Edward Resch

Well, it's not really parallel systems, it's professional services, consulting help, legal advice, et cetera. I mean, I guess it depends, but certainly, for most of 2011, I wouldn't expect it spilling much over if we're right in our estimates of how long it's going to take to assess all this and figure it out in detail that it would spill over significantly into 2012.

Michael Mayo - Credit Agricole Securities (USA) Inc.

And then separately, $390 billion of new business, how does that translate into revenues and when do you think that should hit?

Joseph Hooley

Yes. I think it's always hard to translate the $390 million, which is the amount of asset service that are yet to be implemented in 2011. I think that probably the better way to look at it is look at the momentum in the service fee line over the last couple of quarters, and I would suggest that the momentum will continue, both based on the outstanding mandates yet to be installed plus the robustness of the new business pipeline.

Michael Mayo - Credit Agricole Securities (USA) Inc.

All right. So is that a second half of the year event?

Joseph Hooley

I'm sorry, Mike, the $390 million?

Michael Mayo - Credit Agricole Securities (USA) Inc.

Yes.

Joseph Hooley

No, the $390 million will mostly ladder in, in the first half of the year.

Michael Mayo - Credit Agricole Securities (USA) Inc.

Okay. And then lastly, ETFs have been on fire. Your position there, what are you seeing in that business and what are the opportunities outside the U.S.?

Joseph Hooley

Yes, I mean, the ETF marketplace, you rightly said, is growing rapidly. We're in the middle of that game. We're a leader, we're investing heavily to introduce new products. We review the opportunities outside the U.S. as better than inside the U.S. and we would even favor Asia, which is almost nascent from an ETF penetration standpoint. So we see opportunity across the board. It's a game of innovation, bringing out new products that can generate good fees and growth. I think the ETF marketplace historically has been one of first to market, has a huge advantage. So being able to innovate, bringing out new strategies, introducing them quickly and gaining market share is the way you look at it. But we're very positive and optimistic about the continued growth in our current position.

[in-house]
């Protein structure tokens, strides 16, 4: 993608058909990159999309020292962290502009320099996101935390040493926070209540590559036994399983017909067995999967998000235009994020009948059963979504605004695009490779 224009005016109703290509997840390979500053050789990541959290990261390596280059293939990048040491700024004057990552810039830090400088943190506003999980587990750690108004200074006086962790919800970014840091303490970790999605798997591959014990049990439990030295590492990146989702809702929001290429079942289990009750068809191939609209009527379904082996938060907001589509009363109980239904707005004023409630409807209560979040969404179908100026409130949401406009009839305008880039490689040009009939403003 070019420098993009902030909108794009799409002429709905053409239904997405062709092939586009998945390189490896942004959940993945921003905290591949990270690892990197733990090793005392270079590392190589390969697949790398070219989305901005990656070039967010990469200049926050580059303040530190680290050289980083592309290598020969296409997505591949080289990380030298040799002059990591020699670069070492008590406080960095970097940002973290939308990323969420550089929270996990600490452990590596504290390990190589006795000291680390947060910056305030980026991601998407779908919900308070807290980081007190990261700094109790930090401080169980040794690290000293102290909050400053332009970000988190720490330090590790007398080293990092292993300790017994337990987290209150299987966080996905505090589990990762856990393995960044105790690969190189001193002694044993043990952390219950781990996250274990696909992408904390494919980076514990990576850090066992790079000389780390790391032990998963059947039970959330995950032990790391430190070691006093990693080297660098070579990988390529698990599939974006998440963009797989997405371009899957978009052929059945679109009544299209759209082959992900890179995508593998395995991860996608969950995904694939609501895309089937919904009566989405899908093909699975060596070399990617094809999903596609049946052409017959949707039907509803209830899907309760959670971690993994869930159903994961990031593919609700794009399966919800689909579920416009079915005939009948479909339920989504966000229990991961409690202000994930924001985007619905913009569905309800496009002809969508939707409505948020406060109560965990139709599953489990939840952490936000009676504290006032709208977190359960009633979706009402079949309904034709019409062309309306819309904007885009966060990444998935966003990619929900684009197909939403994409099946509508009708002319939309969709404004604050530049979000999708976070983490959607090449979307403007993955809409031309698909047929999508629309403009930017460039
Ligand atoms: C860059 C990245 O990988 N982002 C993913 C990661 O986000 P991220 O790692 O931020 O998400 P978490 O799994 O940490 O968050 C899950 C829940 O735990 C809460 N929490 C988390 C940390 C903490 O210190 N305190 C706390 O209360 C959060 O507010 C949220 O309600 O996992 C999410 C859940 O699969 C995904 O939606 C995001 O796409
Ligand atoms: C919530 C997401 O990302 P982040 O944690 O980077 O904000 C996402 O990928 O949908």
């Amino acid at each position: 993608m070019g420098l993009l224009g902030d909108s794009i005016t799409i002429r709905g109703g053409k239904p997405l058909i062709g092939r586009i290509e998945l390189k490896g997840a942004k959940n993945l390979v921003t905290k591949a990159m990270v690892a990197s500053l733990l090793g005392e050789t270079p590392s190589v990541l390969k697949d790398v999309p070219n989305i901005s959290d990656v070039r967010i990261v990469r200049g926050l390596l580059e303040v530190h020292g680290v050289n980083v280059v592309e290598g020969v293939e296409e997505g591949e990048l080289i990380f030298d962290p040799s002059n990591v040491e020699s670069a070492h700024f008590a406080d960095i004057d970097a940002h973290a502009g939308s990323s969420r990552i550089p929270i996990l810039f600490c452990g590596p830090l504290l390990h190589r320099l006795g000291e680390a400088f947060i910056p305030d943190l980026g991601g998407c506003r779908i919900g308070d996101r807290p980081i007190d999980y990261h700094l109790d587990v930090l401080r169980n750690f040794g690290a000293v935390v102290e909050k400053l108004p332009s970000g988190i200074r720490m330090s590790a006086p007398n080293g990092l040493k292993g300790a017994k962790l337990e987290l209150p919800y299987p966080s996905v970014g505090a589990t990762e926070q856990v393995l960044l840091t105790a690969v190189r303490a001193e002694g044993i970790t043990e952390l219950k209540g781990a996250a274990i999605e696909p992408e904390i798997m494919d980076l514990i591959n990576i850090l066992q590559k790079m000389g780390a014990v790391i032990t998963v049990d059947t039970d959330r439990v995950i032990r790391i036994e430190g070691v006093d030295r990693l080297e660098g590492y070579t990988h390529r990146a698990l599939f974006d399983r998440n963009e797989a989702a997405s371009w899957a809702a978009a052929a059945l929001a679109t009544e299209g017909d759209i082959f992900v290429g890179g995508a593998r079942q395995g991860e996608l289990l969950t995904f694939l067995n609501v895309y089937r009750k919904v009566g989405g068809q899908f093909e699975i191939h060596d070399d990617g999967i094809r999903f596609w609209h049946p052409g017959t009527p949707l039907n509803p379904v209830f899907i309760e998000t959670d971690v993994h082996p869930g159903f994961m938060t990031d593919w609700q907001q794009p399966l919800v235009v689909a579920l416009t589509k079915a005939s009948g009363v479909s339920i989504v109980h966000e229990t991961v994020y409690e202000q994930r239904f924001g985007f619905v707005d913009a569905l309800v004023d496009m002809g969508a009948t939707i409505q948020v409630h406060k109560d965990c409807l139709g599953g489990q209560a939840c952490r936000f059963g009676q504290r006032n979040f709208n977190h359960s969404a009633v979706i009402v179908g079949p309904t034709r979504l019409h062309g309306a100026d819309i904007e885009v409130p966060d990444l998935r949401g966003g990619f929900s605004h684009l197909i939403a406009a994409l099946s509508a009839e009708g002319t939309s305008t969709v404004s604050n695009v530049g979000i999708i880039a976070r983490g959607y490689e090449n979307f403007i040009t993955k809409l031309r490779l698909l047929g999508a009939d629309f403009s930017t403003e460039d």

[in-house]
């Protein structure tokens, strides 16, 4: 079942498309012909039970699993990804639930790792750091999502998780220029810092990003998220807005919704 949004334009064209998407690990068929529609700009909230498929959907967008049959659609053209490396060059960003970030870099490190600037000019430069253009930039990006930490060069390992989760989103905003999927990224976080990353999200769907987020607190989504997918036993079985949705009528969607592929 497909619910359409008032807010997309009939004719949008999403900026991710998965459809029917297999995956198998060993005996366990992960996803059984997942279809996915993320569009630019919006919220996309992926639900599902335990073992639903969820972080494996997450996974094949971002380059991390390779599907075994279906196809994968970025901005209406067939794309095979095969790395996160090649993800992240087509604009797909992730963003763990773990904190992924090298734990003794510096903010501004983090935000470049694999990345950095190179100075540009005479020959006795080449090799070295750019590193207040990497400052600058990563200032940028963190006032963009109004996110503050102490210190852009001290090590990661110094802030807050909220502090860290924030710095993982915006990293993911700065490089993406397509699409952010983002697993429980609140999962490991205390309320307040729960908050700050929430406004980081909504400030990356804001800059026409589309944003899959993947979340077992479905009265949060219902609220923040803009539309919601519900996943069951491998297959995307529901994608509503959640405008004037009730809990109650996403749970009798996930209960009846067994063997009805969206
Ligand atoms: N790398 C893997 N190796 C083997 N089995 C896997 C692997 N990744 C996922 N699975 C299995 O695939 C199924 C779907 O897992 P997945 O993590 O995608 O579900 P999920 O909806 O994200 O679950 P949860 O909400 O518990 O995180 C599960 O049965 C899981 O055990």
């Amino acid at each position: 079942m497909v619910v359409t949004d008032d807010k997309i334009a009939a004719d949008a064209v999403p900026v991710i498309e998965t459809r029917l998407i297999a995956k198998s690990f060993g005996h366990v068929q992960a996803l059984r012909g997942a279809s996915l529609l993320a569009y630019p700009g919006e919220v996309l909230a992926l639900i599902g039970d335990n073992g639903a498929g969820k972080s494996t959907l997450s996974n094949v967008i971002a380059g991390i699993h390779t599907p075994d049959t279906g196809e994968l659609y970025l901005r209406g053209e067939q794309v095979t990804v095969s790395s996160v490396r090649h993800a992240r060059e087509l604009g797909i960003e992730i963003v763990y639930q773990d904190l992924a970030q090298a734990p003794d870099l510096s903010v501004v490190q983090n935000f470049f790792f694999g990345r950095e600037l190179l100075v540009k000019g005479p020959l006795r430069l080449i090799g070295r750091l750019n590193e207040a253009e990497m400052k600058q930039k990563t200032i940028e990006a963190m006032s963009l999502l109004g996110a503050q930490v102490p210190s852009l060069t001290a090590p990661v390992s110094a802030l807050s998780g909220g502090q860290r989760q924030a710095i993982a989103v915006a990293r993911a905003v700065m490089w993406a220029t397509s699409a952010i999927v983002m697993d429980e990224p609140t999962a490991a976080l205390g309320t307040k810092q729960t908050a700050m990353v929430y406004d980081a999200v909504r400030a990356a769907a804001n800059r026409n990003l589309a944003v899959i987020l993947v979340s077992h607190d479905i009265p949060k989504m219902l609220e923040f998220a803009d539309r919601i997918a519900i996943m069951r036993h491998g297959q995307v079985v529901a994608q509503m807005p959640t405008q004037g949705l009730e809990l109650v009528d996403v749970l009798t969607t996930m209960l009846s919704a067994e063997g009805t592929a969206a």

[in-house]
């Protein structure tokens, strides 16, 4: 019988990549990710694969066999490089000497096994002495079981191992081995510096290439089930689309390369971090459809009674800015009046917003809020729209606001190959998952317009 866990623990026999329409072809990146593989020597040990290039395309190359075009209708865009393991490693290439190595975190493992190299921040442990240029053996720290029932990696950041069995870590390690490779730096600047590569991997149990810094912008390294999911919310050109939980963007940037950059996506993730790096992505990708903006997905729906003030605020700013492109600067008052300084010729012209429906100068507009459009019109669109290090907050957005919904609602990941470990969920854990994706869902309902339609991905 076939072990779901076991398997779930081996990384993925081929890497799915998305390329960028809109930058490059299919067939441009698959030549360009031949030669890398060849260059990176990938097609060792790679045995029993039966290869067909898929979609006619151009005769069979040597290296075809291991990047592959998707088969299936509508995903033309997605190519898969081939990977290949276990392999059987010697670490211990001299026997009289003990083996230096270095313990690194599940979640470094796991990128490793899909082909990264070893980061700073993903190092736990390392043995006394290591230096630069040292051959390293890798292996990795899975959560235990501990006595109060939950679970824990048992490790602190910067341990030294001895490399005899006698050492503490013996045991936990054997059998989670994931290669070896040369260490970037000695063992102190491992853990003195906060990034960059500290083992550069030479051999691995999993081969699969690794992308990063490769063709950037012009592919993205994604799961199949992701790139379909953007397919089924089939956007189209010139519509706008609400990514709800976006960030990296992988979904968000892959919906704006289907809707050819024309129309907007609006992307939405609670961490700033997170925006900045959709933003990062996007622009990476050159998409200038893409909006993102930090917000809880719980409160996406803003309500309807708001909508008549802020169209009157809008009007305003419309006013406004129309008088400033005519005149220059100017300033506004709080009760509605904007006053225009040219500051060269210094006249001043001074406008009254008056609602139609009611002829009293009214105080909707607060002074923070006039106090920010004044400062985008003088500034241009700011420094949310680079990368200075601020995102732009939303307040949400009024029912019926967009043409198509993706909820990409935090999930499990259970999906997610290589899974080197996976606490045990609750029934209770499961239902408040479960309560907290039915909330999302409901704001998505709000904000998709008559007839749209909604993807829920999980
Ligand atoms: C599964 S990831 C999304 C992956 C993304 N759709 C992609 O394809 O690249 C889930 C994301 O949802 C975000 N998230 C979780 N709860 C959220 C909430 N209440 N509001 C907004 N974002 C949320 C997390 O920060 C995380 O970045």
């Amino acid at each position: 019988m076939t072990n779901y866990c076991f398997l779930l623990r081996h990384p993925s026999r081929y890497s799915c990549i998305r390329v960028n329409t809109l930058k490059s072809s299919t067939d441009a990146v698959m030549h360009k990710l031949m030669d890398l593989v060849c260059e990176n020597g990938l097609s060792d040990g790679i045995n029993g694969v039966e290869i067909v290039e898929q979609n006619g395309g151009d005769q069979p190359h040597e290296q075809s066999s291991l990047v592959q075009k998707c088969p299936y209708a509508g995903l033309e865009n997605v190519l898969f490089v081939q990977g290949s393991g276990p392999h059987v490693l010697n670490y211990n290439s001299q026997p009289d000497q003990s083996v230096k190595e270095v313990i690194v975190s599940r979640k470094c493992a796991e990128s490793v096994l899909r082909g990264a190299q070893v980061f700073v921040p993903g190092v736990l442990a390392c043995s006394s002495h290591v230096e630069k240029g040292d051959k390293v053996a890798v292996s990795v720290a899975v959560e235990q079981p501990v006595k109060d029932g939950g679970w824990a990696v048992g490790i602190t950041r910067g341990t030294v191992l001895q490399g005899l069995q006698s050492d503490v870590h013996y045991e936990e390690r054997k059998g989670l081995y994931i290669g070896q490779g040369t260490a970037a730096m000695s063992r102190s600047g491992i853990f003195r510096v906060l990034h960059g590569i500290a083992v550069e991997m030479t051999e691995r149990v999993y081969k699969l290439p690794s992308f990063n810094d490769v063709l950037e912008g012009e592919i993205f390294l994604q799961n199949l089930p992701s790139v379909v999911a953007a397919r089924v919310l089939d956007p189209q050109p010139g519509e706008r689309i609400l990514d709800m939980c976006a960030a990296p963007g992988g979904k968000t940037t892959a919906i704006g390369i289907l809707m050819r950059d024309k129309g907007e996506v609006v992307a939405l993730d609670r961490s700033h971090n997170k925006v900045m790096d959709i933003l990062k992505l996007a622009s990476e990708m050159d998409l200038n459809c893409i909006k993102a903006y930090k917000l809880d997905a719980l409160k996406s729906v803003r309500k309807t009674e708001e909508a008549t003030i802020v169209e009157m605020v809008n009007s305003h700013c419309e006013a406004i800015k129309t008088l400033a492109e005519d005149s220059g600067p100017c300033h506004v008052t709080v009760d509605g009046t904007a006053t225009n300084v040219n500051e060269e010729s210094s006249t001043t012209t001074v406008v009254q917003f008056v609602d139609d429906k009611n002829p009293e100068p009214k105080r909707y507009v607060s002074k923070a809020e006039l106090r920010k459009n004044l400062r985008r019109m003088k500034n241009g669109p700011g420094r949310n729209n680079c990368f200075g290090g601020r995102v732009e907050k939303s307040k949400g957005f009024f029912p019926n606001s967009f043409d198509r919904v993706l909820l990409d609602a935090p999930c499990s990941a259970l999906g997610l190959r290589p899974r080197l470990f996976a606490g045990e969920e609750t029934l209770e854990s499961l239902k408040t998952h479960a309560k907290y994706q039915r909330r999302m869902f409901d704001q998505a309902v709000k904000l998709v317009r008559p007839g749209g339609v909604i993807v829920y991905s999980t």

Michael Mayo - Credit Agricole Securities (USA) Inc.

Do you have a partner, or would it help to have a partner, say, in Asia?

Joseph Hooley

I would say, I don't know if you recall back, earlier this year, we partnered with Nuveen. Nuveen has an expertise in municipal bond management and we packaged some municipal ETFs, where Nuveen was the manager, we were the distributor. We're always looking at ways where we can take the infrastructure that we built around ETFs and bring more likely investment product versus distribution. So yes, we're open and always having discussions about how we can leverage the position we have in the ETF market.

Michael Mayo - Credit Agricole Securities (USA) Inc.

I was thinking geographically, such as in Asia.

Joseph Hooley

Yes, geographically, it could be an investment play as well as a distribution play. Currently, we think that because it's such a nascent market that we have a good chance to establish a beachhead and do that on our own, but we would entertain, if there's ways to get there quicker with partnerships, we're always open to those discussions.